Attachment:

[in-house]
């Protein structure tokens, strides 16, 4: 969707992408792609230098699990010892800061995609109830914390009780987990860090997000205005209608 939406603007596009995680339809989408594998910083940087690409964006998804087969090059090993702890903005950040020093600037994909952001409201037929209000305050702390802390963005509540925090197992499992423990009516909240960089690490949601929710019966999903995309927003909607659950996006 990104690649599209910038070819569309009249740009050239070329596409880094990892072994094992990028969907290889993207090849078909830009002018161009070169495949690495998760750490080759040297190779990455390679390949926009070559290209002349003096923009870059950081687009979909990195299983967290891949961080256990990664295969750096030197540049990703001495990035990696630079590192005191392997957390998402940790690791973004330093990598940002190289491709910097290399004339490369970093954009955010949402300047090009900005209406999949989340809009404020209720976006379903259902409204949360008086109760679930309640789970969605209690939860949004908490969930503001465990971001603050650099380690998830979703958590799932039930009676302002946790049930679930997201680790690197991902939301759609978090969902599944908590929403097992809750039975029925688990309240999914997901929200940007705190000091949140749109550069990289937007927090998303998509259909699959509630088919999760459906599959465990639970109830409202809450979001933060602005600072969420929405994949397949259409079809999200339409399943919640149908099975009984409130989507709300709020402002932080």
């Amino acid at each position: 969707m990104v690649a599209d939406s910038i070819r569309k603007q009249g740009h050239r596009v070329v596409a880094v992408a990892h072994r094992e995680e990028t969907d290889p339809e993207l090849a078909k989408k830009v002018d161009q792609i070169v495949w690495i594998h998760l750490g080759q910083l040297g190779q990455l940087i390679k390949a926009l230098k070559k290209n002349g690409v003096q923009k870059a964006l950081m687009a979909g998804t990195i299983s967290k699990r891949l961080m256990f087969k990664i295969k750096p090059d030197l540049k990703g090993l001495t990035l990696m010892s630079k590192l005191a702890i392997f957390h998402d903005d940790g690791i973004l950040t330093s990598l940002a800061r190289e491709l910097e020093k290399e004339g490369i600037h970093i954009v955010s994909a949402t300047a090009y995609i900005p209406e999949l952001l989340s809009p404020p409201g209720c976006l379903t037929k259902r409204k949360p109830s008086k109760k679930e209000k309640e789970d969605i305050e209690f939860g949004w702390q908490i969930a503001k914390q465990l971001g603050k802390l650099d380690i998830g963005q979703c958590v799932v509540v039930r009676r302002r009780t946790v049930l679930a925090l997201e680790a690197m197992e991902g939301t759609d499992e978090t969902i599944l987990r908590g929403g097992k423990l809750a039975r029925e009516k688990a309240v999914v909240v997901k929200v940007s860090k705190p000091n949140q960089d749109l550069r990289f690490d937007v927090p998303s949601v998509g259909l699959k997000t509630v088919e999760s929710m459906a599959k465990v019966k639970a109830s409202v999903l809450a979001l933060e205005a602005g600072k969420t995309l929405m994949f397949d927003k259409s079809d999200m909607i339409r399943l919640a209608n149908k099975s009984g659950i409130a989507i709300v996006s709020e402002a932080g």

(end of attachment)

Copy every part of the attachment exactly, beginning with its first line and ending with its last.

[in-house]
């Protein structure tokens, strides 16, 4: 969707992408792609230098699990010892800061995609109830914390009780987990860090997000205005209608 939406603007596009995680339809989408594998910083940087690409964006998804087969090059090993702890903005950040020093600037994909952001409201037929209000305050702390802390963005509540925090197992499992423990009516909240960089690490949601929710019966999903995309927003909607659950996006 990104690649599209910038070819569309009249740009050239070329596409880094990892072994094992990028969907290889993207090849078909830009002018161009070169495949690495998760750490080759040297190779990455390679390949926009070559290209002349003096923009870059950081687009979909990195299983967290891949961080256990990664295969750096030197540049990703001495990035990696630079590192005191392997957390998402940790690791973004330093990598940002190289491709910097290399004339490369970093954009955010949402300047090009900005209406999949989340809009404020209720976006379903259902409204949360008086109760679930309640789970969605209690939860949004908490969930503001465990971001603050650099380690998830979703958590799932039930009676302002946790049930679930997201680790690197991902939301759609978090969902599944908590929403097992809750039975029925688990309240999914997901929200940007705190000091949140749109550069990289937007927090998303998509259909699959509630088919999760459906599959465990639970109830409202809450979001933060602005600072969420929405994949397949259409079809999200339409399943919640149908099975009984409130989507709300709020402002932080």
């Amino acid at each position: 969707m990104v690649a599209d939406s910038i070819r569309k603007q009249g740009h050239r596009v070329v596409a880094v992408a990892h072994r094992e995680e990028t969907d290889p339809e993207l090849a078909k989408k830009v002018d161009q792609i070169v495949w690495i594998h998760l750490g080759q910083l040297g190779q990455l940087i390679k390949a926009l230098k070559k290209n002349g690409v003096q923009k870059a964006l950081m687009a979909g998804t990195i299983s967290k699990r891949l961080m256990f087969k990664i295969k750096p090059d030197l540049k990703g090993l001495t990035l990696m010892s630079k590192l005191a702890i392997f957390h998402d903005d940790g690791i973004l950040t330093s990598l940002a800061r190289e491709l910097e020093k290399e004339g490369i600037h970093i954009v955010s994909a949402t300047a090009y995609i900005p209406e999949l952001l989340s809009p404020p409201g209720c976006l379903t037929k259902r409204k949360p109830s008086k109760k679930e209000k309640e789970d969605i305050e209690f939860g949004w702390q908490i969930a503001k914390q465990l971001g603050k802390l650099d380690i998830g963005q979703c958590v799932v509540v039930r009676r302002r009780t946790v049930l679930a925090l997201e680790a690197m197992e991902g939301t759609d499992e978090t969902i599944l987990r908590g929403g097992k423990l809750a039975r029925e009516k688990a309240v999914v909240v997901k929200v940007s860090k705190p000091n949140q960089d749109l550069r990289f690490d937007v927090p998303s949601v998509g259909l699959k997000t509630v088919e999760s929710m459906a599959k465990v019966k639970a109830s409202v999903l809450a979001l933060e205005a602005g600072k969420t995309l929405m994949f397949d927003k259409s079809d999200m909607i339409r399943l919640a209608n149908k099975s009984g659950i409130a989507i709300v996006s709020e402002a932080g």